Winter’s here! And for most of us, it’s sure to be a white Christmas. This may not be the happiest Christmas for everyone, what with all the problems most of us are facing, but the best way to somewhat enjoy the holidays is to make the best out of what we still have—for some good health, for others a great family, others still excellent friends, and I’m hoping that you, like me, are still thankful that you have a car to drive to town with.
For me, the best thing about winter is snow. I usually stay over at my sister’s place with the rest of my family to celebrate the holidays with them. Snow is almost-always present especially during the latter parts of December. So I have to remember to take extra-care of my vehicle and to drive really slowly, or to not drive at all when the streets are icy.
One of the most amusing driving reminders I’ve ever gotten from a close friend is that: “If the roads are wet, drive like it’s snowing. If the streets have snow, then drive like they’re icy. And if the roads are icy, then don’t drive at all.” The cool thing about this tip is that it’s actually a great way to avoid accidents! And while this tip doesn’t just apply to the winter season, it’s more recommended during the colder parts of the year.
We all know that during winter, starting your car is generally harder than usual. Especially if you park it overnight outside your garage where snow can make a car-cicle out of your ride. During winter, inspecting and repairing your vehicle also becomes ten times harder than normal, especially if you don’t have enough room in your garage. When your garage is too small, you’ll have to conduct your auto-check outside your house—and the next thing you’ll know, you’re knee-deep in freezing snow with little or absolutely no access to your chassis components. Car care also becomes a problem, because no amount of outdoor heating methods could prevent the water you use to clean your vehicle from turning into ice upon contact. One way you can keep your ride well-prepared for the winter season is by conducting all the auto checks and maintenance processes before snow falls.
To complete your winter auto checklist, I’ve compiled some of the best tips I’ve gotten in all my years of driving and repairing automobiles. Let’s start this multi-post topic with regular and winter-specific auto maintenance steps.
Winter Car Care and Auto Maintenance Tips
I’d like to start this multi-entry post with basic car maintenance tips and reminders that are generally winter-specific. So without further ado…onto the first tip!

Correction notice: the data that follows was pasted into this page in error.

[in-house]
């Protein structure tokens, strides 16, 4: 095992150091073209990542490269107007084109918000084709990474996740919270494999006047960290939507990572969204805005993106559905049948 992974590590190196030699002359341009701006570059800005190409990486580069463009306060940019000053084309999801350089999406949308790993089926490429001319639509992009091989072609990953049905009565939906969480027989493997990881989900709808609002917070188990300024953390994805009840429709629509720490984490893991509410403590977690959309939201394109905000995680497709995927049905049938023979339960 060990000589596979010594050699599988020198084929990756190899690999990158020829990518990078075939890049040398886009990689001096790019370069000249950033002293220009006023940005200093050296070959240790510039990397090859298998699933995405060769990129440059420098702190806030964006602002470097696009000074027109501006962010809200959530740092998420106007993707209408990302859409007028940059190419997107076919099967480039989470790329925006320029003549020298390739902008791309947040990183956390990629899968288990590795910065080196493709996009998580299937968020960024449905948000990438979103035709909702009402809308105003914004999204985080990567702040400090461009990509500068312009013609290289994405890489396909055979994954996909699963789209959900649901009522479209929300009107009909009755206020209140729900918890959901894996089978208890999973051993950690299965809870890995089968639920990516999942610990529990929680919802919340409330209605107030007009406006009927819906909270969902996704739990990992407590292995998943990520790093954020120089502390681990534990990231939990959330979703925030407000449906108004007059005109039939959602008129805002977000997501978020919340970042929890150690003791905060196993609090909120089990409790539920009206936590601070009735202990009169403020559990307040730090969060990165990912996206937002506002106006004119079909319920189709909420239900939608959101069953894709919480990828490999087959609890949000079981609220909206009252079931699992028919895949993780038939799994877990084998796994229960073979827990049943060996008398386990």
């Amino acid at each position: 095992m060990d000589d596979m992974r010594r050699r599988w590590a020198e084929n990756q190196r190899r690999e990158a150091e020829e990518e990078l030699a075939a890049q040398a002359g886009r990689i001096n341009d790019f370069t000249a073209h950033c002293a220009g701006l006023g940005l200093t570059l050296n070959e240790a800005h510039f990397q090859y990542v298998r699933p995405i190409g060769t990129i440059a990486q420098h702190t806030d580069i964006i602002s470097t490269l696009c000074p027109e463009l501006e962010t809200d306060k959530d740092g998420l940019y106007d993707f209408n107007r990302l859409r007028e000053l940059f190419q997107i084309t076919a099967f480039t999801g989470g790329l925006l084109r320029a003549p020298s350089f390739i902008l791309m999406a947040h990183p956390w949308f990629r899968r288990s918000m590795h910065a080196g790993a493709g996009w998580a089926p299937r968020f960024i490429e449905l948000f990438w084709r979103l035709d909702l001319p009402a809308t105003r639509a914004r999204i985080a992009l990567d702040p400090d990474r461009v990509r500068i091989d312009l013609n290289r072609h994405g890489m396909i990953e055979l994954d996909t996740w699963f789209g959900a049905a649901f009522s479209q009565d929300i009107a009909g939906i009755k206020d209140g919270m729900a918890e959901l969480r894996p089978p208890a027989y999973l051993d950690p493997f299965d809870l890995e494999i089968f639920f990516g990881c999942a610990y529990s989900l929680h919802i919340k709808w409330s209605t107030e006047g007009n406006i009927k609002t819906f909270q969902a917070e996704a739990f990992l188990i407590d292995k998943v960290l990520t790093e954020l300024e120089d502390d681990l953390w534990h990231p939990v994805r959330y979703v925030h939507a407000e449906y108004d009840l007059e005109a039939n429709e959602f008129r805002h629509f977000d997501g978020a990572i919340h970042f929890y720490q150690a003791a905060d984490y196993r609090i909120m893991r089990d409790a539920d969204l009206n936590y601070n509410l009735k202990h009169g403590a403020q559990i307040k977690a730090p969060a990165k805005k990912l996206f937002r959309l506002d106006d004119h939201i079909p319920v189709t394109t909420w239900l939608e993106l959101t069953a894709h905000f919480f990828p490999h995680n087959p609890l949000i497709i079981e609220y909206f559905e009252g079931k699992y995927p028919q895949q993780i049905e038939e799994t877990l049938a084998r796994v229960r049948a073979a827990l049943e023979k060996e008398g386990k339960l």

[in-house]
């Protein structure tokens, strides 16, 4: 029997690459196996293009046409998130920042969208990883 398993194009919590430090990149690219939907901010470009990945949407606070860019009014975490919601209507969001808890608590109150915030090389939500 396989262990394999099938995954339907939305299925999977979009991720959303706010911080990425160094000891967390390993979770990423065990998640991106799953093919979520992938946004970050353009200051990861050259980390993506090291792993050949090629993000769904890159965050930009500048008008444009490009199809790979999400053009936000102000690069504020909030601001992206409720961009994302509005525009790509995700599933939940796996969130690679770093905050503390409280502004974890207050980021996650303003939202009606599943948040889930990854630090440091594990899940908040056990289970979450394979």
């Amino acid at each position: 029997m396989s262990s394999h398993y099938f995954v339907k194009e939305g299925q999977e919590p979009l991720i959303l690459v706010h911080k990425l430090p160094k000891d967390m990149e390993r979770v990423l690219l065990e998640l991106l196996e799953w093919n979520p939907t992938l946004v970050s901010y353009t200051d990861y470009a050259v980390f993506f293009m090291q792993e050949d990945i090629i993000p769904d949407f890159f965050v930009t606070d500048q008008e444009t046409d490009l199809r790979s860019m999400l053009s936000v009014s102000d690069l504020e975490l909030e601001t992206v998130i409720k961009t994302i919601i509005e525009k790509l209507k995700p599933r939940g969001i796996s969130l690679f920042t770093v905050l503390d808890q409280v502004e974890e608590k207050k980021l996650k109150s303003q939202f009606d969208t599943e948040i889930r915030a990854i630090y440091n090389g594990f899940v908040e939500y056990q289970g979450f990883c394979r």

Tip #1: Don’t Forget to Use Snow Tires. If you really need to drive during the snowy weather—meaning your boss won’t let you work from home or you need to travel to your relatives’ place out of town—play it safe by investing in great snow tires. Snow tires help increase traction, making your travels a lot faster and safer. And yes, while having to remount and balance your snow tires every single year can be such a pain in the neck, if you’ve ever driven sans snow tires through icy roads (which I seriously don’t recommend!), you’ll know that these specialized tires can mean the difference between a safe trip and a fatal accident. Be safe and use snow tires.
But if you’re really feeling incredibly lazy, or if you really hate having to remount and rebalance these tires each winter, then one way you can save time (but not money) is by getting your vehicle four steel rims. Take your snow tires and permanently mount them onto the steel rims. This should make it easier for you to install your snow tires, and later remove them when spring comes.
Now I understand that with the recent economic troubles we’re facing, it may be harder for most of us to purchase complete sets of winter tires. While it’s still best to have all four mounted on your car, if you can’t buy four snow tires and you have a two-wheel drive (front wheel drive or rear wheel drive), then two would usually do. Mount your snow tires on the wheels that are directly driven by your vehicle’s engine. If you have an “all-wheel-drive” on your hands, then I’m sorry to say that you need to have FOUR snow tires on your car.
If you don’t have space in your garage for your regular tires, then ask your local garage if they could store your regular tires throughout the winter season. Most tire shops will also charge a small fee for storage. Once winter is done, you can also ask them to store your snow tires until the next Thanksgiving.
Tip #2: Conduct Complete and Thorough Auto Cleaning, And Try to Keep Your Vehicle as Clean As You Can After. The first day you spot snow on the roads or on your roof, make it a point to take the time to clean your car completely (both inside and out!). It’s not just for aesthetic purposes, it’s also to help you keep your driving visibility at its best during the ultra-cold season. Since mirrors have a tendency to fog, keep all your glass surfaces as transparent and clear as possible by scraping away the buildup of snow or ice using an ice scraper or a snowbrush. Your auto lights should also be kept as snow-free as possible. So take the time to remove all traces of ice on your ride at least once a week.
Now that your auto lights and mirrors are snow-free, your work is done, right? Nope! There’s more work to be done, and for good reason. Remove snow from the rest of your ride. You’re probably wondering why you need to clean your ride when all that’s important are your lights and mirrors… well, let’s just say that if you happen to have snow piling up on your roof, sludge could easily make its way down your windshield after you hit the brakes—obscuring your vision and possibly even causing you to collide with an oncoming car. Some states also require vehicles to be ice-free during winter… so you can avoid a ticket by keeping your car as clean as you can all season long.
**Note: The second picture shows a snow tire.